While the bankruptcy is in effect, you will have the protection of the automatic stay (creditors will not be able to call or write in an attempt to collect from you). Interest will accrue, though, during the period of the bankruptcy, and you will be required to repay your student loans in full when the Chapter 13 bankruptcy period is done.

Contact John Hargrave and Associates

We have provided comprehensive counsel to individuals in and around Barrington, New Jersey, since 1977. To schedule a free initial consultation, contact our office by e-mail or call us at 856-547-6500.

The Travesty and Tragedy of Student Loan Debt for Our Young People

Americans owe $800 billion in credit card debt and $700 billion in car loans. Higher still is student loan debt; it has now surged past more than $1 trillion.

Just how many graduates are beginning life in the “real-work-world” saddled with significant debt? In all, more than 37 million former students still owe money on their student loans. The most recent statistics available show that the student loan default rate as of 2009 has risen to 8.8 percent, up from 7 percent in 2008.

Most 18-year-olds have no comprehension of the level of debt they are signing on for when they sign those debt loans and are then embraced with open arms into the college of their choice.

How many universities, for-profit colleges, and other post-secondary education programs have truly made plain to the students just what it means to take on thousands of dollars in debt at the age of 18? Who has explained to these students how carrying upwards of $100,000 debt or more can impact their quality of life just at a time when they are meant to be spreading their wings? These are questions that must be addressed. Colleges must be transparent. And perhaps young people may begin to question: Is a college education really the single greatest indicator of financial success over a lifetime?

Public Radio recently did a story on student debt. One of those interviewed for the story, Ricky Evans, age 32, earns close to $70,000 yearly and works in finance. Yet, he still has more than $80,000 in student loans he is working to pay off. He says, “Back then, I barely understood the interest rates.”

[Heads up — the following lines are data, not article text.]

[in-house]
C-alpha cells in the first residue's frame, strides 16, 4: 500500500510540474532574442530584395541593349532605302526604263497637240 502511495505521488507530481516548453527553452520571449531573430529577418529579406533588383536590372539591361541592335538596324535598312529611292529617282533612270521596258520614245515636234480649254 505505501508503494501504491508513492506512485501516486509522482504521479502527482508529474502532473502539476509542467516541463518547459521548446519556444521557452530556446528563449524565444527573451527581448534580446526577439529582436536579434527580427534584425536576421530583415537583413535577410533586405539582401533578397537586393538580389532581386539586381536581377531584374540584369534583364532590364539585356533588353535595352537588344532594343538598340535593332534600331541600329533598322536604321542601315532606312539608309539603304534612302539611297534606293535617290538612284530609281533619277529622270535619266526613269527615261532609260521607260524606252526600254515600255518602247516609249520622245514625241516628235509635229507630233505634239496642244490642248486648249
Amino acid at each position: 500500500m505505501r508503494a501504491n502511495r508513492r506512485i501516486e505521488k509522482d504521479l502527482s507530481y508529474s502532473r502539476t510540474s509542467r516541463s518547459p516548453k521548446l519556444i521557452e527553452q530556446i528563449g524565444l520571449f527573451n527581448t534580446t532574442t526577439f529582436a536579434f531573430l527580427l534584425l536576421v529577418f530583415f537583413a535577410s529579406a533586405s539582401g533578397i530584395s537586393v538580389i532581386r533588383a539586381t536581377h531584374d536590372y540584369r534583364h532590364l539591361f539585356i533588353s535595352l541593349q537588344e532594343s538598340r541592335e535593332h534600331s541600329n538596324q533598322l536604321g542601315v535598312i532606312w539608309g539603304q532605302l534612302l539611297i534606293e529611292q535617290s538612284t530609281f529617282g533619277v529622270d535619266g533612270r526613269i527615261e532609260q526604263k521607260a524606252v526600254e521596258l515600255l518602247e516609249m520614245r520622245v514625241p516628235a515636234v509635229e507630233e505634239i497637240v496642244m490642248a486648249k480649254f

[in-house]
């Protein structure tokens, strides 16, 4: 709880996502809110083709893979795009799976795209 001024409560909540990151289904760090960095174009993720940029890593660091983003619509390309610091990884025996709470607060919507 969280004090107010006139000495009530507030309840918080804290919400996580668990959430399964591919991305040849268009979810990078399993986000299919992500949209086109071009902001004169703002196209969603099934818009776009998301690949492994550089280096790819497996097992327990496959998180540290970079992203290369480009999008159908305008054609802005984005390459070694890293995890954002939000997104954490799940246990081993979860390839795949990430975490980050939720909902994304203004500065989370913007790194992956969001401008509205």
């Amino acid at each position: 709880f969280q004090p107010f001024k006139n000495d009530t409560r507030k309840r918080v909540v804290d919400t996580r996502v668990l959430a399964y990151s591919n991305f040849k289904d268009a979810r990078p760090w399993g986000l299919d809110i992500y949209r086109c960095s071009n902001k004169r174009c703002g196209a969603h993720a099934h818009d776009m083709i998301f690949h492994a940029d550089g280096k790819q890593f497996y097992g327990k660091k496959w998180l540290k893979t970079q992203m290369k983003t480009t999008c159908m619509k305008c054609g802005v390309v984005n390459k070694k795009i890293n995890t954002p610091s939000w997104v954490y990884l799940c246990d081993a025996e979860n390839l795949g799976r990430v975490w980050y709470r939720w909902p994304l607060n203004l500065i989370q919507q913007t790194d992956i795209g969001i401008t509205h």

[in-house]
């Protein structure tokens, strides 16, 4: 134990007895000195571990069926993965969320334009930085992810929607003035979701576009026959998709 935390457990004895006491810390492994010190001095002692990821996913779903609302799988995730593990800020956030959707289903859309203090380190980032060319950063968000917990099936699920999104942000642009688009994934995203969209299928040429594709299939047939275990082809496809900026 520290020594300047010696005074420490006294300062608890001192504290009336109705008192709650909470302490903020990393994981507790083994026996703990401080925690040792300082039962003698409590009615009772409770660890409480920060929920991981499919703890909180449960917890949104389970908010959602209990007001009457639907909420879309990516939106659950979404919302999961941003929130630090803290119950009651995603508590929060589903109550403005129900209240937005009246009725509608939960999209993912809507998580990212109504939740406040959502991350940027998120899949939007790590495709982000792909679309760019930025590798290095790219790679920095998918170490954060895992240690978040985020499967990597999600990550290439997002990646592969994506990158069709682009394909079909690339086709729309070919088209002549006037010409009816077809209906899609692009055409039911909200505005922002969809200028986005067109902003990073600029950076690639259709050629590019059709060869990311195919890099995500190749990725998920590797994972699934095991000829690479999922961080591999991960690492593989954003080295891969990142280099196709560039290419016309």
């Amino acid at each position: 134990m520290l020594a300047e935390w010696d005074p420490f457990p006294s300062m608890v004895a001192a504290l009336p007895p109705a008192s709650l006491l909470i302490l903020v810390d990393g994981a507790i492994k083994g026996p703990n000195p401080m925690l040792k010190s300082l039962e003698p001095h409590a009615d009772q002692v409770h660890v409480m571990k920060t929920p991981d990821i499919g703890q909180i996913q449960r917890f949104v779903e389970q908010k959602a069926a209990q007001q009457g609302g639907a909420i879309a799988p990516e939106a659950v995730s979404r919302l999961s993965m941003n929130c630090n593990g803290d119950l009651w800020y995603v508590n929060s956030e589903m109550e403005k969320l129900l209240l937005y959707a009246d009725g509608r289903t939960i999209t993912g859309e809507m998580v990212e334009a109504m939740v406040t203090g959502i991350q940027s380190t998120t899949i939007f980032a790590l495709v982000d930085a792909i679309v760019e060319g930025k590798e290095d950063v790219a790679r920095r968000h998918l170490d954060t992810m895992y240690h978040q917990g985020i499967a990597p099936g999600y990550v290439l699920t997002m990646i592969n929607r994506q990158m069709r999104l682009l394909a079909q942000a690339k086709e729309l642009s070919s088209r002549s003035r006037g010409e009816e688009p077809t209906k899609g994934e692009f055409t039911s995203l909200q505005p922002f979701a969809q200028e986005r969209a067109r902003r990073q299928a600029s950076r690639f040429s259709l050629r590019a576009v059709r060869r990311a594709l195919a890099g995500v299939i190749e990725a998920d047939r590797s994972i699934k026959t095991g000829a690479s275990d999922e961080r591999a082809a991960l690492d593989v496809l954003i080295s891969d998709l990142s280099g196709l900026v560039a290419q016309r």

Another young woman, 27-year-old Beth Hansen, works full time as a middle school teacher and also holds down two other part-time jobs. Yet she earned just $46,000 last year, and still owes more than $60,000 in student debt!

Says Hansen, “I was seventeen when I signed my first promissory note…[Was] I really going to read the said promissory note from beginning to end?”

The impact of the student loan debt is far-reaching. Young people saddled with debt are putting off major life decisions like having a family, purchasing a home, and more. They don’t even have confidence in their ability to earn enough to have a stable financial future.

Students would be well served to be counseled in financial literary BEFORE being allowed to sign a loan of any significant sum. These days, however, students see the carrot, and they get a wonderful tour of the college, but no one makes sure that these same students are financially literate enough to make wise choices about loan terms, interest rates, and payback options.

About Law School Debt

The average amount of debt a law school graduate incurs is astounding. In 2011, four law schools had graduates whose average debt was above $135,000. This year, 17 law schools had graduates whose debt exceeded $135,000.


In spring 2012, Brian Tamanaha, professor at Washington University in St. Louis, wrote:

“What’s remarkable is that the majority of graduates from these law schools … do not obtain jobs with salaries sufficient to make the monthly loan payments due on the average debt. At some of these schools 90% or more of graduates with debt do not earn enough to make the loan payments on this level of debt (not all indebted students will carry the average debt).”

Student loan debt is not dischargeable. Meaning that some people could potentially be paying off debt for the rest of their lives.

Are you uncertain how to resolve your problems with debt?

Speak with an experienced debt-relief attorney at the law firm of John Hargrave and Associates. Call for a free initial consultation. 856-547-6500. You may also contact us online to schedule your appointment.

We are a debt relief agency. We help people file for bankruptcy relief under the Bankruptcy Code.

Located in Barrington, New Jersey John Hargrave & Associates have helped people towards a fresh financial future through bankruptcy for over thirty years. We serve South Jersey, Burlington County, Camden County, and Gloucester County along with Camden, Cherry Hill, Pennsauken, Maple Shade, Lindenwold, Cinnaminson, Collingswood, Haddonfield, Bellmawr, Gloucester City, Marlton, Pine Hill, Audubon, NJ and also Philadelphia, PA. Contact us today to learn more about your options under the current bankruptcy laws. We’re here to help.